2018: Seeds

‘Think of the fierce energy concentrated in an acorn!’ George Bernard Shaw.

Seeds are food in themselves, and they contain or promise multitudes of other foods. Without seeds there would be no bread or rice, no pint of beer or cup of espresso, no coconut, and no chocolate. We cook and eat in a world of seeds.
As Thor Hanson wrote in his 2015 book Seeds, seeds travel well, and they are durable. Seeds transported across the world – whether by natural forces such as winds or by travelling humans – have enabled people to eat a far more diverse diet than would otherwise have been possible. And unlike most other foods, seed can last almost indefinitely before it is used. As Hanson writes ‘without dormancy, farmers and gardeners couldn’t save seed for future plantings; nor would grains or legumes or nuts last so long stored in our cupboards and pantries. We take it for granted, but if seeds couldn’t lie around for months or years on end, our entire food production system would be a folly’.
In modern times, seeds have become a battleground. Heirloom seed savers fight to keep seeds part of the commons; biologists and conservationists fill seed banks with the world’s plant diversity to safeguard against catastrophe; transnational food companies develop and patent seed varieties, bred for pest resistance, high yields, and a reliance on the infrastructure of industrial agriculture. The outcomes of these battles are not only political and economic, but also gastronomic.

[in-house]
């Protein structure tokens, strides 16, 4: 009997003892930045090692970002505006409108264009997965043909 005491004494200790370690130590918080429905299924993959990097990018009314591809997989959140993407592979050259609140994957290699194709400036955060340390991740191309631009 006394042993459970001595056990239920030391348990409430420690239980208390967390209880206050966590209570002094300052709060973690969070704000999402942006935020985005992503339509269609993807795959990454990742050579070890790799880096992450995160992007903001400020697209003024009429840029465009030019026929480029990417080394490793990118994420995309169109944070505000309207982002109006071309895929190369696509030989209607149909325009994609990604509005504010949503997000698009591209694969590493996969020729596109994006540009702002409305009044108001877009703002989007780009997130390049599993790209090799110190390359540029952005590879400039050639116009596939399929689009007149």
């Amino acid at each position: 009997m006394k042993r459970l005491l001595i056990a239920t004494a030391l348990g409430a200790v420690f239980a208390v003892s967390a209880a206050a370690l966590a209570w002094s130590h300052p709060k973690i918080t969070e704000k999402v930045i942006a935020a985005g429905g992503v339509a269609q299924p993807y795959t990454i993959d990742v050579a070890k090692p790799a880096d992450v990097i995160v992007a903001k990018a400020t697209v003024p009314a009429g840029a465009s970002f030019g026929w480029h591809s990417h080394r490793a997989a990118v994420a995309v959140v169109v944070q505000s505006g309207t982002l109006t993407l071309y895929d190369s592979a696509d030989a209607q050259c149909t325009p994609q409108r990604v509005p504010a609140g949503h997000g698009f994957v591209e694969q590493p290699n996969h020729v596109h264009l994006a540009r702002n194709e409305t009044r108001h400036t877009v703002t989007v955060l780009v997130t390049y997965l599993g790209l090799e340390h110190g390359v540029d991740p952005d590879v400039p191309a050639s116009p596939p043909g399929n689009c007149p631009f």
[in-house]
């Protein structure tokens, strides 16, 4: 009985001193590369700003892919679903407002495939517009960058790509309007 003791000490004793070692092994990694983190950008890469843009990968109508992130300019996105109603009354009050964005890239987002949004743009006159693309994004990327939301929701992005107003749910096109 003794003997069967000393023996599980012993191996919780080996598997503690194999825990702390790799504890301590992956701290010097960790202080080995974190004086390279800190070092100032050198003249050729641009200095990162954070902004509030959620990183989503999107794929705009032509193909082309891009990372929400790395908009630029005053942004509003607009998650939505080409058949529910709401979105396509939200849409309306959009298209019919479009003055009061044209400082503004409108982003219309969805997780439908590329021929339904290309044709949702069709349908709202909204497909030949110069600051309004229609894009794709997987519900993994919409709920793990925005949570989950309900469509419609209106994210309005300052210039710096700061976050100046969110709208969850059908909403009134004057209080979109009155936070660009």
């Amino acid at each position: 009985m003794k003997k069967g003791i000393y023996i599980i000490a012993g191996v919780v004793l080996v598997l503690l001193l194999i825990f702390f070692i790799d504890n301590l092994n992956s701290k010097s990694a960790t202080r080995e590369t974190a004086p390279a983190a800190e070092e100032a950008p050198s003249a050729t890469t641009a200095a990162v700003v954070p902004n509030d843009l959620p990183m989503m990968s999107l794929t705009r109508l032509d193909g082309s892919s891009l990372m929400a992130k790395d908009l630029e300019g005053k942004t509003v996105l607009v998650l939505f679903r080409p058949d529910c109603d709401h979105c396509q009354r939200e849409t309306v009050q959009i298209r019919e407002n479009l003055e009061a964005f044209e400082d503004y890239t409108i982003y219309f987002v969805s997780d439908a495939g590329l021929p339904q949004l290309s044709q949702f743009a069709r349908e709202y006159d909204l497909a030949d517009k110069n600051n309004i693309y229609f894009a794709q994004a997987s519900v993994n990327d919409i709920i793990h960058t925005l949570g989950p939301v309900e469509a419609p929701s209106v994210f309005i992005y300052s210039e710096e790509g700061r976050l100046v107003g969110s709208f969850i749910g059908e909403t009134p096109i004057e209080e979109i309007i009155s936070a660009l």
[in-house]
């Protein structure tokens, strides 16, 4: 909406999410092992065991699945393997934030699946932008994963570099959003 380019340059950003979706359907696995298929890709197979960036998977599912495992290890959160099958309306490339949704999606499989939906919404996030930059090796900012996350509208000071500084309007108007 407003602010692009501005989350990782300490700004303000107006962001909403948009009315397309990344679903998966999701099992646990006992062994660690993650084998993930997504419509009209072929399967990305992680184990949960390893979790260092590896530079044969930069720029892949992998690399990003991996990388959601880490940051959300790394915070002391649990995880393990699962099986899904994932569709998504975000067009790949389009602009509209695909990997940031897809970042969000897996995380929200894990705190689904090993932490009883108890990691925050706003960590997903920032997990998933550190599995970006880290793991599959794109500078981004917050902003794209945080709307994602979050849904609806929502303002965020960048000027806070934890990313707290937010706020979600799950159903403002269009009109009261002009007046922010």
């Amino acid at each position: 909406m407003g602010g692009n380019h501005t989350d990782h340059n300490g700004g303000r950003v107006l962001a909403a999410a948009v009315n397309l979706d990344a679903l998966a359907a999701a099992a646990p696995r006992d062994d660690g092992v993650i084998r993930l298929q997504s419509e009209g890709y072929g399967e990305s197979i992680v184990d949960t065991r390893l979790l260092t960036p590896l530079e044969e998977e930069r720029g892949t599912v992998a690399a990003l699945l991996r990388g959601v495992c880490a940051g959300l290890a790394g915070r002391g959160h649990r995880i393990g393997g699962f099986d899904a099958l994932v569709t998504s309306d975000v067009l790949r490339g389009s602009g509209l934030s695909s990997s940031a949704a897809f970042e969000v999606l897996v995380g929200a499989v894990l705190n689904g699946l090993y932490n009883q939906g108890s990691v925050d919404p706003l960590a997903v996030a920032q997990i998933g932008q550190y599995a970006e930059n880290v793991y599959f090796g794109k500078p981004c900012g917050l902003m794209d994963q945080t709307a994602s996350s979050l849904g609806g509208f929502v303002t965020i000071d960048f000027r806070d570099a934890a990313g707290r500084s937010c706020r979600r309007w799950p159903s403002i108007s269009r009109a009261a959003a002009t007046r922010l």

For our 2018 Symposium, we invite imaginative papers that think about seeds in the broadest sense.
You might consider the many cuisines of seeds, from the sesame sweets of the eastern Mediterranean to the myriad dals of India. Pulses (legumes), nuts, and grains are all seeds, while seed oils (from soya beans, sesame seeds, mustard seed, grape seeds, and more) have become one of the most consumed sources of calories in the world. Seeds also have a rich symbolism, from the pomegranate seeds of Persephone in Greek myth to the parable of the sower in the New Testament. And in many cultures seeds are used to celebrate birth, marriage, death, the coming of the new year, and more.
Other papers might look at the complex relationship between seeds and the lives of the plants that bear them. You might wish to research ancient plant varieties or modern hybrids, seeded grapes or seedless watermelons, seed sharing or seed monopolies. Seed ownership has become a question of social justice, with reports of farmers facing jail if they seed-save after a harvest as was always the tradition in the past. How do seeds change when they become an object of intellectual property rights?
Another possible avenue is to look at the ways in which seeds have either broadened or narrowed the diversity of our diets. We would also welcome papers on the particularity of certain food seeds, from the bitter almond flavour of an apricot pit to the variations in the taste of different rice varieties.
Whatever else seeds may be, they are always a kind of miracle and we look forward to exploring this rich subject with you in 2018.

The 2019 topic will be ‘Food and Power’.
The 2020 topic will be ‘Herbs and Spices’.